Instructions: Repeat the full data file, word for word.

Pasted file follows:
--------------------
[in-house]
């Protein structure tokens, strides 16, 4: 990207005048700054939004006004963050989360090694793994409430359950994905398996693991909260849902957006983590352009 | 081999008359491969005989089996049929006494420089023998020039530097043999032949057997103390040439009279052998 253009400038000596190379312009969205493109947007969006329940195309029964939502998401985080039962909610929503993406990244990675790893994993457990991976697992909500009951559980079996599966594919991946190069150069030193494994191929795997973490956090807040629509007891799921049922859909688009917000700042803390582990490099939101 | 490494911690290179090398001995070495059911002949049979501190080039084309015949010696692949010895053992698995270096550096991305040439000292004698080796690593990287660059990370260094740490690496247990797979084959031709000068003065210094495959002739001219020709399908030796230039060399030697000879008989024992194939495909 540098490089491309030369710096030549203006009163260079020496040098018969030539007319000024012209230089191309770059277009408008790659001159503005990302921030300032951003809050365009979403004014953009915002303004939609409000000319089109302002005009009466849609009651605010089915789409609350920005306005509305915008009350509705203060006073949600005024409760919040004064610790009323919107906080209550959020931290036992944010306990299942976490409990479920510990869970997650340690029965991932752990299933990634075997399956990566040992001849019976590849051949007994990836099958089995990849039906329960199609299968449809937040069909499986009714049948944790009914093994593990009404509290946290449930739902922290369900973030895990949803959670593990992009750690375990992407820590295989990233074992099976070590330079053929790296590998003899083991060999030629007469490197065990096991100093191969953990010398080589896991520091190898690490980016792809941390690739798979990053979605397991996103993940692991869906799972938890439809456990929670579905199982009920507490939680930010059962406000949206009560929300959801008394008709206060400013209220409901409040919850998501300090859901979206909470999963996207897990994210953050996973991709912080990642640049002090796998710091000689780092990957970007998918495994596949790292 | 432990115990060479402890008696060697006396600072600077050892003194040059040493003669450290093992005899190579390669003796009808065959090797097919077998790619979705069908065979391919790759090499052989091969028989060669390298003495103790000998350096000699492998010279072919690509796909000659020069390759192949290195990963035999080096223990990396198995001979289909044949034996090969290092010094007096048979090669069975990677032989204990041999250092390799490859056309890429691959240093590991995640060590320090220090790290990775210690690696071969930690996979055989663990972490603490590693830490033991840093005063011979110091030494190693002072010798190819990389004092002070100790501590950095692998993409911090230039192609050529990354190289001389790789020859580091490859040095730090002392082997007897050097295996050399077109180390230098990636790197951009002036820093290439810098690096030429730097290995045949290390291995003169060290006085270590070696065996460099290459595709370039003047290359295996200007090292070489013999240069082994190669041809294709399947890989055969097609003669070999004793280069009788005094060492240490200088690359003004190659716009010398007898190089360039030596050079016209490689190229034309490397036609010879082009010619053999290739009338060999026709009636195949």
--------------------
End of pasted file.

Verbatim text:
[in-house]
């Protein structure tokens, strides 16, 4: 990207005048700054939004006004963050989360090694793994409430359950994905398996693991909260849902957006983590352009 | 081999008359491969005989089996049929006494420089023998020039530097043999032949057997103390040439009279052998 253009400038000596190379312009969205493109947007969006329940195309029964939502998401985080039962909610929503993406990244990675790893994993457990991976697992909500009951559980079996599966594919991946190069150069030193494994191929795997973490956090807040629509007891799921049922859909688009917000700042803390582990490099939101 | 490494911690290179090398001995070495059911002949049979501190080039084309015949010696692949010895053992698995270096550096991305040439000292004698080796690593990287660059990370260094740490690496247990797979084959031709000068003065210094495959002739001219020709399908030796230039060399030697000879008989024992194939495909 540098490089491309030369710096030549203006009163260079020496040098018969030539007319000024012209230089191309770059277009408008790659001159503005990302921030300032951003809050365009979403004014953009915002303004939609409000000319089109302002005009009466849609009651605010089915789409609350920005306005509305915008009350509705203060006073949600005024409760919040004064610790009323919107906080209550959020931290036992944010306990299942976490409990479920510990869970997650340690029965991932752990299933990634075997399956990566040992001849019976590849051949007994990836099958089995990849039906329960199609299968449809937040069909499986009714049948944790009914093994593990009404509290946290449930739902922290369900973030895990949803959670593990992009750690375990992407820590295989990233074992099976070590330079053929790296590998003899083991060999030629007469490197065990096991100093191969953990010398080589896991520091190898690490980016792809941390690739798979990053979605397991996103993940692991869906799972938890439809456990929670579905199982009920507490939680930010059962406000949206009560929300959801008394008709206060400013209220409901409040919850998501300090859901979206909470999963996207897990994210953050996973991709912080990642640049002090796998710091000689780092990957970007998918495994596949790292 | 432990115990060479402890008696060697006396600072600077050892003194040059040493003669450290093992005899190579390669003796009808065959090797097919077998790619979705069908065979391919790759090499052989091969028989060669390298003495103790000998350096000699492998010279072919690509796909000659020069390759192949290195990963035999080096223990990396198995001979289909044949034996090969290092010094007096048979090669069975990677032989204990041999250092390799490859056309890429691959240093590991995640060590320090220090790290990775210690690696071969930690996979055989663990972490603490590693830490033991840093005063011979110091030494190693002072010798190819990389004092002070100790501590950095692998993409911090230039192609050529990354190289001389790789020859580091490859040095730090002392082997007897050097295996050399077109180390230098990636790197951009002036820093290439810098690096030429730097290995045949290390291995003169060290006085270590070696065996460099290459595709370039003047290359295996200007090292070489013999240069082994190669041809294709399947890989055969097609003669070999004793280069009788005094060492240490200088690359003004190659716009010398007898190089360039030596050079016209490689190229034309490397036609010879082009010619053999290739009338060999026709009636195949």